Thousands Rescued at Flood-Hit Hindu Pilgrimage in Kashmir

By The Associated Press
The Associated Press
The Associated Press
July 9, 2022 Updated: July 9, 2022

SRINAGAR, India—Emergency workers rescued thousands of pilgrims after flash floods triggered by sudden rains swept through their makeshift camps during an annual Hindu pilgrimage to an icy Himalayan cave in Indian-controlled Kashmir, officials said Saturday. At least 16 people have died and dozens were injured.

Authorities suspended the pilgrimage for two days as rains continued to lash the region. Teams of rescuers from India’s military, paramilitary and police as well as disaster management officials combed through the slippery mountain tracks and used thermal imaging devices, sniffer dogs, and through-the-wall radars to locate dozens of missing.

They dug through mud, sand, and rocks that swamped the campsites on Friday evening after hurtling down with a gush of water near the cave shrine revered by Hindus. Civilian and military helicopters evacuated the injured to hospitals.

Flood in Indian controlled Kashmir
Indian army soldiers carry a body of a cloudburst victim, at Baltal, 105 kilometers (65miles) northeast of Srinagar, Indian controlled Kashmir, on July 9, 2022. (Mukhtar Khan/AP Photo)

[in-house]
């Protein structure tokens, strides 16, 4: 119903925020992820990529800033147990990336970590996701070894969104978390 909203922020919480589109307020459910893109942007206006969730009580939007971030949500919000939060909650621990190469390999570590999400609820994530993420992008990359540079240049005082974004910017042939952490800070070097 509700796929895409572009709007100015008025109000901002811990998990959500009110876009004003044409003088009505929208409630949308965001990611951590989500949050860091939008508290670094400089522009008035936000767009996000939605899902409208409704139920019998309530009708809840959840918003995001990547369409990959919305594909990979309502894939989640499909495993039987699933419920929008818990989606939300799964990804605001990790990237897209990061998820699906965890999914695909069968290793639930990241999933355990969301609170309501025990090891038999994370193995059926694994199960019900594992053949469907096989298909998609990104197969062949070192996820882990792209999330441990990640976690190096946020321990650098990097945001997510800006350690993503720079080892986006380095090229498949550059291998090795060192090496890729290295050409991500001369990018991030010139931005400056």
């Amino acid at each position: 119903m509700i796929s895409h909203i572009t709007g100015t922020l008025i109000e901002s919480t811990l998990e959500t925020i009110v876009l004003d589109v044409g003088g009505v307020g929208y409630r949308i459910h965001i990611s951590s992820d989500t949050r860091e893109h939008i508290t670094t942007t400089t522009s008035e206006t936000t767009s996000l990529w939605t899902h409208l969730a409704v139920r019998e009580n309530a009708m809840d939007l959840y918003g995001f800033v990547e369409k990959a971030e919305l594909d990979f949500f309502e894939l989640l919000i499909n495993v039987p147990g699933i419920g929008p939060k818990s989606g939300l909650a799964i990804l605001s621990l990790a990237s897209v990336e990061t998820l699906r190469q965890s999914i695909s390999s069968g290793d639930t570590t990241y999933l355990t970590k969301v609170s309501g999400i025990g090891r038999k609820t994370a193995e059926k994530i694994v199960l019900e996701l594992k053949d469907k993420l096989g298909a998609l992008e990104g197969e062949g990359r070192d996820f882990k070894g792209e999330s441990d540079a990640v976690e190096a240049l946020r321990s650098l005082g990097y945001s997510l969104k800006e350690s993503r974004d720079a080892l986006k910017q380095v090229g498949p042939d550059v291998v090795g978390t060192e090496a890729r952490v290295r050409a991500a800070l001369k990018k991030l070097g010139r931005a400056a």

Thousands of people were in the mountains when the rains struck.

Officials said about 15,000 devotees were moved to safer locations and at least five dozen injured were administered first aid at base camp hospitals set up for the pilgrimage, which is undertaken by hundreds of thousands of Hindus from across India.

Groups of pilgrims are staggered over 1.5 month for security and logistical reasons.

Ravi Dutt, the 69-year-old Hindu ascetic from eastern West Bengal state, was camping near the cave on Friday evening. He said that suddenly water gushed down from a mountain “sweeping away men, women, and our belongings too.”

“Everything was buried under a mountain (of mud and rocks),” Dutt said as he broke down. “I have never seen such an incident in my life.”

Abdul Ghani, a Kashmiri porter who rents his pony to pilgrims, said it was an utter chaos. “I just bundled a devotee on my pony and never looked back,” he said.

Indian Prime Minister Narendra Modi expressed anguish over the deaths. Manoj Sinha, New Delhi’s top administrator in the region, said: “Our priority is to save the lives of people. Instructions have been issued to provide all necessary assistance to pilgrims.”

Flood in Indian controlled Kashmi
An Indian soldier stands guard as Hindu pilgrims return back after the cloudburst at Baltal, 105 kilometers (65miles) northeast of Srinagar, Indian controlled Kashmir, on July 9, 2022. (Mukhtar Khan/AP Photo)

The cave, at 13,500 feet (4,115 meters) above sea level, is covered with snow most of the year except for the short summer period when it is open to pilgrims.

Hundreds of pilgrims have died in the past due to exhaustion and exposure to harsh weather during the journey through the icy mountains. In 1996, thousands were caught in a freak snowstorm, leading to more than 250 fatalities.